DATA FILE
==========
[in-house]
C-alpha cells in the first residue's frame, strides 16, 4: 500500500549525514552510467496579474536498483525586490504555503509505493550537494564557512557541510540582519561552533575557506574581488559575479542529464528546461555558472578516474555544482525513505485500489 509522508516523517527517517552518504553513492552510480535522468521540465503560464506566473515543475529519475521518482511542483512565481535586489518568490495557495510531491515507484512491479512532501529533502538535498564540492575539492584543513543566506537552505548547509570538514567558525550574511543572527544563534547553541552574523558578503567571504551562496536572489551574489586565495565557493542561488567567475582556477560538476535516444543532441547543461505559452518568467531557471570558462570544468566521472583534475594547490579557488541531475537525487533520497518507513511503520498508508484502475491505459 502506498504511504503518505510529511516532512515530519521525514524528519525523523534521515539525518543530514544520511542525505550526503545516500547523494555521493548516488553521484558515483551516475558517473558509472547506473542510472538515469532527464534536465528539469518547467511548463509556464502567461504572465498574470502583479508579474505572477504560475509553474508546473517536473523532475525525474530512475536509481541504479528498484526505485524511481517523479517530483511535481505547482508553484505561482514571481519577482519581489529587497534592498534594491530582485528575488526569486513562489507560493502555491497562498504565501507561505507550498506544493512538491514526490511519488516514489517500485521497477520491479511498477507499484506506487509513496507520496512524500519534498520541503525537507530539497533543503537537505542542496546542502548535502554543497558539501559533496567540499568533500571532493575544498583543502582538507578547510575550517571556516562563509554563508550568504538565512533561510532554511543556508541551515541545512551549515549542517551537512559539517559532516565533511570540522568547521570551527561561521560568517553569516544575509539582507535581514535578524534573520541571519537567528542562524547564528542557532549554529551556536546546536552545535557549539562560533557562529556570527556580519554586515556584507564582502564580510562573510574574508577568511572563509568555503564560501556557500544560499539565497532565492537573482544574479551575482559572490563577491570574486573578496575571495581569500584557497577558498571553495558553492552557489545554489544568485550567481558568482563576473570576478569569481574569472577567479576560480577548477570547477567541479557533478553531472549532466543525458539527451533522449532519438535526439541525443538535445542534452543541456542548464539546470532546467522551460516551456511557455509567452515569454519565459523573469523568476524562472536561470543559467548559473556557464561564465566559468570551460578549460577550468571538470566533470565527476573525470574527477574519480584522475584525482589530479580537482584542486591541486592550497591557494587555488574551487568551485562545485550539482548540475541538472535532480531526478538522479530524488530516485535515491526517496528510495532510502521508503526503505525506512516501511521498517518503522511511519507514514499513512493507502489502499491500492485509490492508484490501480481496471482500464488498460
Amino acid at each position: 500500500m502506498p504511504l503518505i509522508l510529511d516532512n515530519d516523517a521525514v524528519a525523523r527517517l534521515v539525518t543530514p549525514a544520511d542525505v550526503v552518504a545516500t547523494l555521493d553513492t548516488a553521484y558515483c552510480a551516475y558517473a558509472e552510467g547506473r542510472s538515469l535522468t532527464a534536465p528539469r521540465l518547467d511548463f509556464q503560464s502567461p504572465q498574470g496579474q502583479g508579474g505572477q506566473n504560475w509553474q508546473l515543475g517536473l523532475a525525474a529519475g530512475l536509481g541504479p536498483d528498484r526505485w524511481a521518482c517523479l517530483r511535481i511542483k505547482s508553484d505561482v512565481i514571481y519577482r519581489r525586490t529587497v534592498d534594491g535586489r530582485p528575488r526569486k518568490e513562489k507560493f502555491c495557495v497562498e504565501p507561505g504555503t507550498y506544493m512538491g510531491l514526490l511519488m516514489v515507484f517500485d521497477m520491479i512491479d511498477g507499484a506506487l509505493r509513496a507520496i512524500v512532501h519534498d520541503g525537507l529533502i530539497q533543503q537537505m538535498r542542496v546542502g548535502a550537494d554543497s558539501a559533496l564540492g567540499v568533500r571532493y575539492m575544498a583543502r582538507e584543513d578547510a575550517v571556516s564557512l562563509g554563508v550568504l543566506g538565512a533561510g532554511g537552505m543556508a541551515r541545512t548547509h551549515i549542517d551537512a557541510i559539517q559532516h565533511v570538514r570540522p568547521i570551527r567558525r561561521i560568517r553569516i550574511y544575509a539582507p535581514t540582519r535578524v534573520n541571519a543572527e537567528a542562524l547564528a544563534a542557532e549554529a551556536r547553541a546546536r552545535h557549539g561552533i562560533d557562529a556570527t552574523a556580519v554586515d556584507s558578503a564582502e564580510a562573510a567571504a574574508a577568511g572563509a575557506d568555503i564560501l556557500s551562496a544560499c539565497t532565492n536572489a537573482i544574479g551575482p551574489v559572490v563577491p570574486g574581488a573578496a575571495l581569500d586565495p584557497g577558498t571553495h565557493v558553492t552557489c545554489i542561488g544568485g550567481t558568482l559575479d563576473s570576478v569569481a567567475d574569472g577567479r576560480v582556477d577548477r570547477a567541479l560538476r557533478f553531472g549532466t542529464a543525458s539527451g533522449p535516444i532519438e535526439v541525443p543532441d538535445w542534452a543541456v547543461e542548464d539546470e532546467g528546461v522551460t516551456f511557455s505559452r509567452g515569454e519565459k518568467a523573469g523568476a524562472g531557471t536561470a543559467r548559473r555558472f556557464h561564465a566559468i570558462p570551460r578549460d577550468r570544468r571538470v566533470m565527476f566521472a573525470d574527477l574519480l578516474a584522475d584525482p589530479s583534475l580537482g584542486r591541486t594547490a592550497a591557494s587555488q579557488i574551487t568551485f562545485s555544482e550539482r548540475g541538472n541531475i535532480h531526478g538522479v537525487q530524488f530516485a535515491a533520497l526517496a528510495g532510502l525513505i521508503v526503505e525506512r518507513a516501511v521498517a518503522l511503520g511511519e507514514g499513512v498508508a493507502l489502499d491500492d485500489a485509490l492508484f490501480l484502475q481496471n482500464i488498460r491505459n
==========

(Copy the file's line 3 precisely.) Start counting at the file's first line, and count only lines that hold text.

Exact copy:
Amino acid at each position: 500500500m502506498p504511504l503518505i509522508l510529511d516532512n515530519d516523517a521525514v524528519a525523523r527517517l534521515v539525518t543530514p549525514a544520511d542525505v550526503v552518504a545516500t547523494l555521493d553513492t548516488a553521484y558515483c552510480a551516475y558517473a558509472e552510467g547506473r542510472s538515469l535522468t532527464a534536465p528539469r521540465l518547467d511548463f509556464q503560464s502567461p504572465q498574470g496579474q502583479g508579474g505572477q506566473n504560475w509553474q508546473l515543475g517536473l523532475a525525474a529519475g530512475l536509481g541504479p536498483d528498484r526505485w524511481a521518482c517523479l517530483r511535481i511542483k505547482s508553484d505561482v512565481i514571481y519577482r519581489r525586490t529587497v534592498d534594491g535586489r530582485p528575488r526569486k518568490e513562489k507560493f502555491c495557495v497562498e504565501p507561505g504555503t507550498y506544493m512538491g510531491l514526490l511519488m516514489v515507484f517500485d521497477m520491479i512491479d511498477g507499484a506506487l509505493r509513496a507520496i512524500v512532501h519534498d520541503g525537507l529533502i530539497q533543503q537537505m538535498r542542496v546542502g548535502a550537494d554543497s558539501a559533496l564540492g567540499v568533500r571532493y575539492m575544498a583543502r582538507e584543513d578547510a575550517v571556516s564557512l562563509g554563508v550568504l543566506g538565512a533561510g532554511g537552505m543556508a541551515r541545512t548547509h551549515i549542517d551537512a557541510i559539517q559532516h565533511v570538514r570540522p568547521i570551527r567558525r561561521i560568517r553569516i550574511y544575509a539582507p535581514t540582519r535578524v534573520n541571519a543572527e537567528a542562524l547564528a544563534a542557532e549554529a551556536r547553541a546546536r552545535h557549539g561552533i562560533d557562529a556570527t552574523a556580519v554586515d556584507s558578503a564582502e564580510a562573510a567571504a574574508a577568511g572563509a575557506d568555503i564560501l556557500s551562496a544560499c539565497t532565492n536572489a537573482i544574479g551575482p551574489v559572490v563577491p570574486g574581488a573578496a575571495l581569500d586565495p584557497g577558498t571553495h565557493v558553492t552557489c545554489i542561488g544568485g550567481t558568482l559575479d563576473s570576478v569569481a567567475d574569472g577567479r576560480v582556477d577548477r570547477a567541479l560538476r557533478f553531472g549532466t542529464a543525458s539527451g533522449p535516444i532519438e535526439v541525443p543532441d538535445w542534452a543541456v547543461e542548464d539546470e532546467g528546461v522551460t516551456f511557455s505559452r509567452g515569454e519565459k518568467a523573469g523568476a524562472g531557471t536561470a543559467r548559473r555558472f556557464h561564465a566559468i570558462p570551460r578549460d577550468r570544468r571538470v566533470m565527476f566521472a573525470d574527477l574519480l578516474a584522475d584525482p589530479s583534475l580537482g584542486r591541486t594547490a592550497a591557494s587555488q579557488i574551487t568551485f562545485s555544482e550539482r548540475g541538472n541531475i535532480h531526478g538522479v537525487q530524488f530516485a535515491a533520497l526517496a528510495g532510502l525513505i521508503v526503505e525506512r518507513a516501511v521498517a518503522l511503520g511511519e507514514g499513512v498508508a493507502l489502499d491500492d485500489a485509490l492508484f490501480l484502475q481496471n482500464i488498460r491505459n